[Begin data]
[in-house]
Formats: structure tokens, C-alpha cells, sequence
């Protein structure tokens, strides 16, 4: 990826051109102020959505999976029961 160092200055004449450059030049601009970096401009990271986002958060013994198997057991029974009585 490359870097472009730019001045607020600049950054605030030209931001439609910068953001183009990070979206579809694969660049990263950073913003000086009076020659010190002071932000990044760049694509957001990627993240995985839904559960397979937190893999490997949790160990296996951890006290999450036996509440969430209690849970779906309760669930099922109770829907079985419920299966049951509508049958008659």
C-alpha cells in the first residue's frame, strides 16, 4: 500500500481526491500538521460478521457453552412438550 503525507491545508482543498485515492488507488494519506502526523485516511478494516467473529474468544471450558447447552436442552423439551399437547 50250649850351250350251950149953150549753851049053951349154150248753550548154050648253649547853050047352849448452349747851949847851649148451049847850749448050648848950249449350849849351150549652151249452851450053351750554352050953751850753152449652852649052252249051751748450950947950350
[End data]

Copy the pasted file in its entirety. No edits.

[in-house]
Formats: structure tokens, C-alpha cells, sequence
């Protein structure tokens, strides 16, 4: 990826051109102020959505999976029961 160092200055004449450059030049601009970096401009990271986002958060013994198997057991029974009585 490359870097472009730019001045607020600049950054605030030209931001439609910068953001183009990070979206579809694969660049990263950073913003000086009076020659010190002071932000990044760049694509957001990627993240995985839904559960397979937190893999490997949790160990296996951890006290999450036996509440969430209690849970779906309760669930099922109770829907079985419920299966049951509508049958008659």
C-alpha cells in the first residue's frame, strides 16, 4: 500500500481526491500538521460478521457453552412438550 503525507491545508482543498485515492488507488494519506502526523485516511478494516467473529474468544471450558447447552436442552423439551399437547 50250649850351250350251950149953150549753851049053951349154150248753550548154050648253649547853050047352849448452349747851949847851649148451049847850749448050648848950249449350849849351150549652151249452851450053351750554352050953751850753152449652852649052252249051751748450950947950350